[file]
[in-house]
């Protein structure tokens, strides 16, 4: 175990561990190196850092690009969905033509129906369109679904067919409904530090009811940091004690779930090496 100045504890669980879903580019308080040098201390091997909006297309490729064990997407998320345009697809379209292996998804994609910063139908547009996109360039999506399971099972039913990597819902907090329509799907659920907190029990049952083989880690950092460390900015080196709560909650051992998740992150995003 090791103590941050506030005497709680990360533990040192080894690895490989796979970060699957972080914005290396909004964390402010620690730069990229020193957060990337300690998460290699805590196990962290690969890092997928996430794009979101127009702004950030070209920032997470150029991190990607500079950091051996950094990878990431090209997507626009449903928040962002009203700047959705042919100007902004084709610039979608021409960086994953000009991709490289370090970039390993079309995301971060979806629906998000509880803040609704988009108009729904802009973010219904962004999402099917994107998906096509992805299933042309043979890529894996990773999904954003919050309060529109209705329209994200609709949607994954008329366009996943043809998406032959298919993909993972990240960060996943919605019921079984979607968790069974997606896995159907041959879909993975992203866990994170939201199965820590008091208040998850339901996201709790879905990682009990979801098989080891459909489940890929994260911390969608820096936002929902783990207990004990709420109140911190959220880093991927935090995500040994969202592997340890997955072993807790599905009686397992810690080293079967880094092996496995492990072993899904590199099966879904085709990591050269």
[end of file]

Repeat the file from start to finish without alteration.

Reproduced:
[in-house]
């Protein structure tokens, strides 16, 4: 175990561990190196850092690009969905033509129906369109679904067919409904530090009811940091004690779930090496 100045504890669980879903580019308080040098201390091997909006297309490729064990997407998320345009697809379209292996998804994609910063139908547009996109360039999506399971099972039913990597819902907090329509799907659920907190029990049952083989880690950092460390900015080196709560909650051992998740992150995003 090791103590941050506030005497709680990360533990040192080894690895490989796979970060699957972080914005290396909004964390402010620690730069990229020193957060990337300690998460290699805590196990962290690969890092997928996430794009979101127009702004950030070209920032997470150029991190990607500079950091051996950094990878990431090209997507626009449903928040962002009203700047959705042919100007902004084709610039979608021409960086994953000009991709490289370090970039390993079309995301971060979806629906998000509880803040609704988009108009729904802009973010219904962004999402099917994107998906096509992805299933042309043979890529894996990773999904954003919050309060529109209705329209994200609709949607994954008329366009996943043809998406032959298919993909993972990240960060996943919605019921079984979607968790069974997606896995159907041959879909993975992203866990994170939201199965820590008091208040998850339901996201709790879905990682009990979801098989080891459909489940890929994260911390969608820096936002929902783990207990004990709420109140911190959220880093991927935090995500040994969202592997340890997955072993807790599905009686397992810690080293079967880094092996496995492990072993899904590199099966879904085709990591050269």